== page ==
The White-hot Center of the Unconscious – Margaret Duarte

The ideal time to write is first thing in the morning, says Robert Olen Butler in his book, From Where You Dream. Why? Because that’s when you’re closest to “The Zone.”

“The Zone,” he says, is the white-hot center of the unconscious, the birthplace of art.

It’s where the analytic flow of your brain stops and your total attention is on the moment-to-moment sensual flow of experience from the unconscious.

The White-hot Center of the UnconsciousAccording to Butler, the theologians have their dogma, the philosophers their theories, the scientists their scientific principles, and the psychoanalysts their Jungian or Freudian insights, but the artist selects from sensual moment-to-moment experience, picking out bits and pieces of it, reshaping it, recombining it into an object that a reader in turn encounters as if it were experience itself.

The primary point of contact for the reader is going to be an emotional one, and because emotions reside and are experienced in the senses, they are best expressed in fiction through the senses.

Butler states that emotions are experienced and therefore expressed in fiction in five ways:

  1.  A sensual reaction inside our body (temperature, heartbeat, muscle reaction, neural change).

  2.  A sensual response that sends signals outside our body (posture, gesture, facial expression, tone of voice, etc.).

  3. Flashes of the past, not as ideas or analyses, but little vivid bursts of waking dream (images, sense impressions).

  4. Flashes of the future, something we desire or fear or otherwise anticipate (images, bursts of waking dream).

  5. Sensual selectivity. In the moment, only a small number of sensual clues impinge on our consciousness (Our emotions make the selection).

You’ll know if you’re writing from your head instead of the flow state or dream state if your story is full of abstraction, generalization, summary, analysis, and interpretation.

In order to write good fiction, you must get into “The Zone,” and in From Where You Dream, Robert Butler shows you how. A few of his suggestions include: write first thing in the morning, write every day, and write a sense-based journal.

(For journal writing exercises to get you into the zone, try Brian Kiteley’s The 3 A.M. Epiphany)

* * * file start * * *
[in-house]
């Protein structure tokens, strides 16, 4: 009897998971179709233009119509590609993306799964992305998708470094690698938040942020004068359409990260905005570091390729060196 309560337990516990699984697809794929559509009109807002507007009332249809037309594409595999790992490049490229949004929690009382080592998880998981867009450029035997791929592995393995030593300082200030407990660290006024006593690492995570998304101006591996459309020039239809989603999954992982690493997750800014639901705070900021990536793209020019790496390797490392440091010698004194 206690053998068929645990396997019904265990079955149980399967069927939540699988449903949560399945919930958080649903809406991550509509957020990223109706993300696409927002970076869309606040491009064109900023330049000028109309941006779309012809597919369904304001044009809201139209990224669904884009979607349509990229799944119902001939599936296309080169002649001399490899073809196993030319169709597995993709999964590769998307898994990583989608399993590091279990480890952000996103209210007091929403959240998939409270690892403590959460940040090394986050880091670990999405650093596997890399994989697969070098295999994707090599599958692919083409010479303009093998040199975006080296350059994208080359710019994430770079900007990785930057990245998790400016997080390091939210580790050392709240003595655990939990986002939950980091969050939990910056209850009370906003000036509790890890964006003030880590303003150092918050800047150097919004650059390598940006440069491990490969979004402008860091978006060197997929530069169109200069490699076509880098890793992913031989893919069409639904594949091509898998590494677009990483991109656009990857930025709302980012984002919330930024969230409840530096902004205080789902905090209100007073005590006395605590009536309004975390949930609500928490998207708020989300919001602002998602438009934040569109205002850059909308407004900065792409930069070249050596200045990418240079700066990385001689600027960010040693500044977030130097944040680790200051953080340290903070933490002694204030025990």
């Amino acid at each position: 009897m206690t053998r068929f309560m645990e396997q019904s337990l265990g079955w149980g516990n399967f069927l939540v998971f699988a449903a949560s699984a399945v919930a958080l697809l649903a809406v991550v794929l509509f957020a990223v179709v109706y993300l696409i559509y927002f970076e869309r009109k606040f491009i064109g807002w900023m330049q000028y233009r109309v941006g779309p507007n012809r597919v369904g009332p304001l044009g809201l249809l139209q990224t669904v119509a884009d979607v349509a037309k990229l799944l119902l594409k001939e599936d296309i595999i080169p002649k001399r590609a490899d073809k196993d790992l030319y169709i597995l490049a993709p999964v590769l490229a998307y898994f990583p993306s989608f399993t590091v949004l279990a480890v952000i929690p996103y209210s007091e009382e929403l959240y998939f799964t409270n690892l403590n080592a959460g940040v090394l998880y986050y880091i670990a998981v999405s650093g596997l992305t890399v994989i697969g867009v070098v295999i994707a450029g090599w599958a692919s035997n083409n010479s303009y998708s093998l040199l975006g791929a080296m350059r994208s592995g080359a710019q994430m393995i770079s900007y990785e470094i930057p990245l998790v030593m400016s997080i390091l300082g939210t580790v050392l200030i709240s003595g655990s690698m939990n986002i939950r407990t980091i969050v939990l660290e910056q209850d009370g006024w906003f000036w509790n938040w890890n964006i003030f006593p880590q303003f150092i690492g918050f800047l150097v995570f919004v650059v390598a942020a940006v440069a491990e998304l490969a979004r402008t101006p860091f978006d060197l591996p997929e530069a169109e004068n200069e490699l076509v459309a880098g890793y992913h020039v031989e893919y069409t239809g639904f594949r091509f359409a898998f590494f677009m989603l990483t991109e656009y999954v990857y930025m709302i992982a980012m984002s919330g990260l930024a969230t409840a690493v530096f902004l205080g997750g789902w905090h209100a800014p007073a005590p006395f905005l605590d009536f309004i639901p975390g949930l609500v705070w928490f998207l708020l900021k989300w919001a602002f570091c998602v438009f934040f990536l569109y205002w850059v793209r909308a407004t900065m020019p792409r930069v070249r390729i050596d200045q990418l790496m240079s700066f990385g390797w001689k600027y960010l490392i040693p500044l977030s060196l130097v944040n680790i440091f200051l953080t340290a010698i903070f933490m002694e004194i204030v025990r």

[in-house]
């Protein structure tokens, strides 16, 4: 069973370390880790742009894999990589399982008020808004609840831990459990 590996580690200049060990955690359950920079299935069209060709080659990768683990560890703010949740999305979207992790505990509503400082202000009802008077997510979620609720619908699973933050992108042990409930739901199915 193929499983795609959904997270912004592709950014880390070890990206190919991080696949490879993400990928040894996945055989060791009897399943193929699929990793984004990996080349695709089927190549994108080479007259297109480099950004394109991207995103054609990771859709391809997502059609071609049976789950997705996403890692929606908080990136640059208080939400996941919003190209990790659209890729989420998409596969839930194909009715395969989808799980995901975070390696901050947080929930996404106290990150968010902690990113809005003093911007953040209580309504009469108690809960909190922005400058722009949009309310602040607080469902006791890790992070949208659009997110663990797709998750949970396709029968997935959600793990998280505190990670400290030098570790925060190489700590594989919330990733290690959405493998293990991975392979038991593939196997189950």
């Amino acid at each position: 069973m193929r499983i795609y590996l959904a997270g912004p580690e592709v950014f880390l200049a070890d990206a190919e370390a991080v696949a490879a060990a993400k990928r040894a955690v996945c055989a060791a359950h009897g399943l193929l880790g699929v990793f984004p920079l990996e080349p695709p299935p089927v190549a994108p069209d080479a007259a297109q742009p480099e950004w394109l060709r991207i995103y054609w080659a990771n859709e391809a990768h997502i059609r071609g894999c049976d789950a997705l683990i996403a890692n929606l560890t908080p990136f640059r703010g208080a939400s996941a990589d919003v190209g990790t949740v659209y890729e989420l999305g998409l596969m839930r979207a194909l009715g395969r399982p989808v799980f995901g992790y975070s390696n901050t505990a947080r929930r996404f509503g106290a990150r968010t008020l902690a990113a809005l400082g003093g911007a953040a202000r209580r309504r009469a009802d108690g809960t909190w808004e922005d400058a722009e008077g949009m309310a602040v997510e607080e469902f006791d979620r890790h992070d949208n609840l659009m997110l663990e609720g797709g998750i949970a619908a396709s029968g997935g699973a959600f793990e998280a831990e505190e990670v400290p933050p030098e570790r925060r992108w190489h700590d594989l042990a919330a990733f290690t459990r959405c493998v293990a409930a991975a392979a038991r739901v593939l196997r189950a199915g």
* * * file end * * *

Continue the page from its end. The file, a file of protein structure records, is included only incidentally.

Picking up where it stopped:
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10 thoughts on “The White-hot Center of the Unconscious – Margaret Duarte

  1. Jenna Newell Hiott says:

    Great information, Margaret! I’m going to check out the book. I usually journal first thing in the morning, from “the zone”, but I don’t start writing fiction until I’ve had my coffee, fed the cats, visited with my husband, etc. I think I’ll try it the other way around tomorrow and see how it goes.

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    • margaretduarte says:

      Hi Jenna. Either way works. I find my way into “the zone” during my 3-mile walks. Especially during the last mile. I carry index cards and a pencil in my fanny pack to write down the almost miraculous ideas that come to me when I let go and give my unconcious a chance to work its way into my conscious.

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  2. Paul DeBlassie III says:

    Margaret, You wrote straight from the white-hot center of the unconscious. You know, Jung wrote that when it comes to the miracle of the living soul set your theories aside and enter into the moment. So we can dovetail from that, as you so wonderfully did, and set our headstuff aside when it comes to the miracle of the living word! Thank you for your post.

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    • margaretduarte says:

      It’s so good to know that you were inspired by my post about the white-hot center of the unconscious. I, too, find the subject inspiring. Yes, “setting the headstuff aside when it comes to the miracle of the living word”. Thanks for your encouraging commemt.

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  3. Lukman Clark says:

    White hot center? Seems like another overdone, over-hyped trope in the action vs. description advice to young writers columns. What really matters is pacing and if one learned anything in composition class it is that ideas, narrative, description can be as engaging as movement through the sensory world. It is all neural in the end and the head is editor-in-chief of the flow of inputs. Don’t get me wrong. I’m not knocking the unconscious. That would be like burning down my own house.

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  4. Jodine Turner says:

    “You’ll know if you’re writing from your head instead of the flow state or dream state if your story is full of abstraction, generalization, summary, analysis, and interpretation.” This is so true, Margaret. I’ve worked on this to hone my craft.

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  5. Rea Nolan Martin says:

    My white hot center appears and reappears all day long and in the middle of the night. It also surprises me sometimes when I’m at the computer! This is lucky, since I’m more of an afternoon writer, though I take plenty of notes in the morning. Will check the book out, Margaret! Thanks for posting!

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  6. margaretduarte says:

    Yes, you’re lucky to have your white hot center appear and reappear all day long. That’s probably one of the reasons your books are so good. “From Where You Dream” was published in 2006, but some books always remain relevant. It’s well worth the read.

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